When I started trying to promote my own artwork online I kept coming across other people's art that amazed or compelled me in one way or another. This blog has been a way for me to practice thinking and writing about art, as well as learning more about my peers and all the incredible art that is being made out there.

Search for an Artist on this blog (or cut and paste from the list at the bottom of this page)

Thursday, May 23, 2013

Mark England

"Umber America"  48" x 74"  2012

title unknown

title unknown
"China"  2008

"First Vision"  2012

Mark England's paintings blur the line between map and landscape. What appear at first to be imaginary constructs are in fact references to very real places. There is no attempt to accurately portray the cartography or terrain but rather to pile on symbolic motifs and layers of meaning and associative objects. The intent is to portray the landscape not as an objective reality but as subjective experience awash in personal history and cultural contexts. Whether you see them in this or light or not almost doesn't matter because their beguiling complexity draws you into them regardless. Like the vast panoramic moral landscapes of Heironymous Bosch they invite the eye to wander from one intriguing detail to another, zooming in and back out trying to take the measure of the whole and the parts all at once. Too see more go to the Artist's website: markenglandart.com
His work will be included in two upcoming group shows at Visions West Gallery in Bozeman, Montana from July 12 through August 8 , and at their gallery in Denver from July 5 through the 31st so if you happen to be near either one go check it out.

Monday, May 20, 2013


Life has gotten a little ahead of me. I'll have new art posted sometime this week. Sorry for the delay. In the mean time here's some really old art; one of my personal all time favorite images of how life can be both difficult and beautiful all at once. Winter's over but it stays true all the year 'round. (This is a fairly high resolution image so go ahead, download it and use it).

"Hunters In The Snow"  Pieter Bruegel the elder  46" x 64" (117 x 162cm) oil on wood panel  1565

Tuesday, May 7, 2013

Edmund Mathews

"The Offering"  30" x 40"  oil on canvas

"The Gathering"  30" x 40"  oil on canvas

"The Docking"  24" x 30"  oil on canvas

"The Immigrants"  18" x 24"  oil on canvas

"The Excavation"  72" x 36"  charcoal and acrylic on linen
Edmund Mathews began a new series of paintings and drawings just a couple of years ago exploring a world in which giant crates, steamer trunks and other containers loom as powerful symbols of human transience. We place an enormous value on home and stability, but history is a story of movement "by chance, instinct, plan or force" (as the artist says). And when people move they bring whatever material goods they can with them. This luggage, the baggage of human dislocation and relocation, takes on a mythic role in these images, as if they were the most iconic symbols of who we are, telling the story of where we came from and how we got here. The paintings are executed in a very simple and straightforward manner, no pretensions of expressive technique or highly stylized rendering. This simplicity adds to their appeal in my mind, grounding them in a way that seems rooted in common experience. Each image may vary slightly in tone, from the magical wonder in "The Gathering" to the epic struggle of "The Offering". But mostly they seem somewhat detached, mere observation of a universal truth. A truth that may be become more and more familiar to us all in times ahead. For there is a good chance that as climate around the world shifts we will see ever increasing numbers of people on the move, their lives upended and made more precarious by change. And they will cling, as travelers have always clung, to those precious things that they bring with them from their homes.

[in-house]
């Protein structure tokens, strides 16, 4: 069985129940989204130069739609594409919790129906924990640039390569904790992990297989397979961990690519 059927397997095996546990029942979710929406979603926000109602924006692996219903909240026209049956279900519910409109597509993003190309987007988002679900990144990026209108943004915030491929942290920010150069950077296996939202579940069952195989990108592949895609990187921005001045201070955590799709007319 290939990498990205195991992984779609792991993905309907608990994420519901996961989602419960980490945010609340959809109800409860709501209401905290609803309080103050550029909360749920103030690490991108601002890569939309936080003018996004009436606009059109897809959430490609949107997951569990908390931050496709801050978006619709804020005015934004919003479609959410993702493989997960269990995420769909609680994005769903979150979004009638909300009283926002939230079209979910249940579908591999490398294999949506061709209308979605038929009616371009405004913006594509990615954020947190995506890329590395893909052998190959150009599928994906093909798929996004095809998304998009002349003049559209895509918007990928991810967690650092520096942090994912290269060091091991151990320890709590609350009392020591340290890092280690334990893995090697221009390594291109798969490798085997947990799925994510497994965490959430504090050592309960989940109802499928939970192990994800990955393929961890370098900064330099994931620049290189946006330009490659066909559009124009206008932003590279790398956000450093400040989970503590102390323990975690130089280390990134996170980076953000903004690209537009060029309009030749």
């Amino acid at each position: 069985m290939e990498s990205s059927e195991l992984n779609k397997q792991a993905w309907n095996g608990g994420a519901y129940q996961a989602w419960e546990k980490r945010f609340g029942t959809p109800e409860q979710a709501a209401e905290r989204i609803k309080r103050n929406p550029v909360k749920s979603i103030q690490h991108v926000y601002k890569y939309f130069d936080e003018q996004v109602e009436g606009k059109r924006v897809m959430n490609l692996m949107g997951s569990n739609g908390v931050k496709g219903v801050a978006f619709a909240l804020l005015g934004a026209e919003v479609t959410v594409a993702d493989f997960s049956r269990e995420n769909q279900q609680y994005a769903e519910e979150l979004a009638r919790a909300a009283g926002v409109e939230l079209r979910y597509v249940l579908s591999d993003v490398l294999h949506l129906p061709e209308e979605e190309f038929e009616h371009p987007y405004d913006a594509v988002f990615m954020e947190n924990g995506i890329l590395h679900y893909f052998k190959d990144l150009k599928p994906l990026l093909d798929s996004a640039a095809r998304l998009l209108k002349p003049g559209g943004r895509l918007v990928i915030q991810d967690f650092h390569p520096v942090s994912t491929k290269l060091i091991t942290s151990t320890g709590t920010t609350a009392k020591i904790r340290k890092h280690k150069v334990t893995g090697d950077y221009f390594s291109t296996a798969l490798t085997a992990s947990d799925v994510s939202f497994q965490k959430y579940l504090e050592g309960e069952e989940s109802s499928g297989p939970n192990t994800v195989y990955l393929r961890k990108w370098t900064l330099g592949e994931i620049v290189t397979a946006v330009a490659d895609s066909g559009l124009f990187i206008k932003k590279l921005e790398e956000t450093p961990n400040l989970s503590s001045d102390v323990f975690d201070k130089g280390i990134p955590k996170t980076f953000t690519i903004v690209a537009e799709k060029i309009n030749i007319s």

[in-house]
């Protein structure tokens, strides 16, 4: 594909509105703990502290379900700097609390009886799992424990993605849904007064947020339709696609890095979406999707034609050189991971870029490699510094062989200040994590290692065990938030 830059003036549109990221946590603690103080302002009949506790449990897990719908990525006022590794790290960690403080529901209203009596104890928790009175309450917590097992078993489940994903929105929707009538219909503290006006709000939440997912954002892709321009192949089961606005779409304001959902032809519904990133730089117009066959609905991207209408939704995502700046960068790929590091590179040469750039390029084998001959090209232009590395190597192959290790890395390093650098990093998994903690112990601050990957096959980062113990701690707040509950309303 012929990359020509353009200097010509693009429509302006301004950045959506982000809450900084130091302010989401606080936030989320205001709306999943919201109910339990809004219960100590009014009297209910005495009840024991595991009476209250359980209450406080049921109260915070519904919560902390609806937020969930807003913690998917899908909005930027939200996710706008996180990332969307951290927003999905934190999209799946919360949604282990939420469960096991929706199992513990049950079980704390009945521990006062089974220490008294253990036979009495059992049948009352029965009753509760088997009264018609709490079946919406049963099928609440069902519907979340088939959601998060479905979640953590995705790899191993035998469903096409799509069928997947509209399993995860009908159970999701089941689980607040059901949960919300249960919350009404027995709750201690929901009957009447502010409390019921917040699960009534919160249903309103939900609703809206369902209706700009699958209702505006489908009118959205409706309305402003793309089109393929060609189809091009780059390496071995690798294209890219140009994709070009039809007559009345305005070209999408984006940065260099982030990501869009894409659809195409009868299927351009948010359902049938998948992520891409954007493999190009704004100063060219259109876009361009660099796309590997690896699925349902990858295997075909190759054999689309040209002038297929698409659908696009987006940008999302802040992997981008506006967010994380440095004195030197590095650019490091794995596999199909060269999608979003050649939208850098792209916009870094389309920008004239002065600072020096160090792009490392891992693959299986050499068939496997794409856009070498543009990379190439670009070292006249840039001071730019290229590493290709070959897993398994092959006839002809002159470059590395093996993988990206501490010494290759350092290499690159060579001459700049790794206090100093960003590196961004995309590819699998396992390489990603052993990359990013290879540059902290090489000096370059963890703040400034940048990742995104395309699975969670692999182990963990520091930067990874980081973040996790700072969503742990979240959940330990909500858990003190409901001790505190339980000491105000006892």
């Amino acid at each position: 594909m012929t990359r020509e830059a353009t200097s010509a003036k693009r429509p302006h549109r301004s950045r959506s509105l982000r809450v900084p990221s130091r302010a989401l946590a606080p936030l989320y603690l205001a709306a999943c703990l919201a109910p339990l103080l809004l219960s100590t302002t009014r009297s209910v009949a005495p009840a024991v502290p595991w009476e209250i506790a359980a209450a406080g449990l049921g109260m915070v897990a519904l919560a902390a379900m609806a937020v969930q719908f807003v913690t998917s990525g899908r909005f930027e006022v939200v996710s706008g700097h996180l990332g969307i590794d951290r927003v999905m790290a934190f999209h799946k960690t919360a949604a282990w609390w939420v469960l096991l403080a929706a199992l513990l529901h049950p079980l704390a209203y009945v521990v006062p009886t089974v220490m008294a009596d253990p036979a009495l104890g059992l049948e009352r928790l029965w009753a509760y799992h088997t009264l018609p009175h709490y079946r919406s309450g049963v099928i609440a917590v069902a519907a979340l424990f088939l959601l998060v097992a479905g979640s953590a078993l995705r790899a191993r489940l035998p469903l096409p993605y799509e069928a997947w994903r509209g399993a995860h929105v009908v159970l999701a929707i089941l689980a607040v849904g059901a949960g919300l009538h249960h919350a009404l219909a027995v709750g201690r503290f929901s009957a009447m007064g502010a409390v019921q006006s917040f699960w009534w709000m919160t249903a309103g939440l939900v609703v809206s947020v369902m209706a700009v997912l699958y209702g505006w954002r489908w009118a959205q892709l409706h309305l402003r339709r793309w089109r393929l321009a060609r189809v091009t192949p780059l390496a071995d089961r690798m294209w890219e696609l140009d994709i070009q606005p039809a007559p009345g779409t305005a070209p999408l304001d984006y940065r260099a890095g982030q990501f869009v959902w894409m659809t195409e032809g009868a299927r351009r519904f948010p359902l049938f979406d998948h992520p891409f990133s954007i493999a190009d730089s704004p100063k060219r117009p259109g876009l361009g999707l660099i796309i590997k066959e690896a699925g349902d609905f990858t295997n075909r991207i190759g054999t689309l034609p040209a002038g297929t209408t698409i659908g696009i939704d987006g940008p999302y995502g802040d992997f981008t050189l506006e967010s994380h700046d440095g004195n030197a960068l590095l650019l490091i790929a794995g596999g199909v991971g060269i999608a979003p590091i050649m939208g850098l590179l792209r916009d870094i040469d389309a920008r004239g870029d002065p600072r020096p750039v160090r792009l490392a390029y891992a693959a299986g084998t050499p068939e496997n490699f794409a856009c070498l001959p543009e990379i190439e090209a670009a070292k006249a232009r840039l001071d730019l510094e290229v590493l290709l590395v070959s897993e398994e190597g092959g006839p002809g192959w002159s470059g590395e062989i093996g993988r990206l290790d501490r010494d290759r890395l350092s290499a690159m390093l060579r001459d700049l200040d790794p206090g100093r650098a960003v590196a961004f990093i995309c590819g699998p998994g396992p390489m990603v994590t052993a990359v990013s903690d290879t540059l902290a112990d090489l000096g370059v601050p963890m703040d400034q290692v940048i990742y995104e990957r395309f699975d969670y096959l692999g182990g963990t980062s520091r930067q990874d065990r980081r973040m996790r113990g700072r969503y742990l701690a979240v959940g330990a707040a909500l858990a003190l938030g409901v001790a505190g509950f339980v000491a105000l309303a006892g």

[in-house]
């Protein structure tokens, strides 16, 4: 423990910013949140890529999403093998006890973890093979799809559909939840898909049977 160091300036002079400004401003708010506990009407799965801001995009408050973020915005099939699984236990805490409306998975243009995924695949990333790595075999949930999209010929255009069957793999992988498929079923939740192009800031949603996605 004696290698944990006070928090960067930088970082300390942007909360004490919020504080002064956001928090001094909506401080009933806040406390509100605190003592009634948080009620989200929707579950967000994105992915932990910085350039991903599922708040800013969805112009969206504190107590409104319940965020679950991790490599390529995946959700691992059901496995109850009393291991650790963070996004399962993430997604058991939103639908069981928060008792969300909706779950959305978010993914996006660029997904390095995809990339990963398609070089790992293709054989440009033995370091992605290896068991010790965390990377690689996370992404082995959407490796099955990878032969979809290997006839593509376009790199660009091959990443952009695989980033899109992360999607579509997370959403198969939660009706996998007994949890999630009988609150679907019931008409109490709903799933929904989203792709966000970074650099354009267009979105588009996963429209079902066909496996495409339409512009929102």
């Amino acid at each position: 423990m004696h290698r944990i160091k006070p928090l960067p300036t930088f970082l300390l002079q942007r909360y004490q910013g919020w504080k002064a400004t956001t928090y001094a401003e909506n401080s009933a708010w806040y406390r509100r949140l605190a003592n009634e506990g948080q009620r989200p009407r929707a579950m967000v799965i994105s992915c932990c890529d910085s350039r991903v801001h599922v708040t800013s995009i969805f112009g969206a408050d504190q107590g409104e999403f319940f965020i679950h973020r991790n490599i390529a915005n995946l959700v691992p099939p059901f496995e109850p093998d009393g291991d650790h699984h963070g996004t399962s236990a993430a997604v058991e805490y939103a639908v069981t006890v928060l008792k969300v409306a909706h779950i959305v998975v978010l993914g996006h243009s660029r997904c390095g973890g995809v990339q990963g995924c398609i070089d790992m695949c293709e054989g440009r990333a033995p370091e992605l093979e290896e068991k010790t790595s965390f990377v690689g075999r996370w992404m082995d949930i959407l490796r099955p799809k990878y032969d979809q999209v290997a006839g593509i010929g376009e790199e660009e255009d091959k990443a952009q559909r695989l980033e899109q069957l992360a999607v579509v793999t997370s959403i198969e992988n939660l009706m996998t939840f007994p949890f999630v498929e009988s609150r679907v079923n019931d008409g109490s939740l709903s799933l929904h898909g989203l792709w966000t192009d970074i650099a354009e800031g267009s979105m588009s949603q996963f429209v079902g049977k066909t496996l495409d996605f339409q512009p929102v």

There's a few more from this series on the artists website: www.edmundmathews.com .
He has plenty of other work as well from sculpture to commercial digital work. Personally I can't wait to see more from this series which was also included in the most recent issue of New American Paintings #105 (congratulations Mr. Mathews!)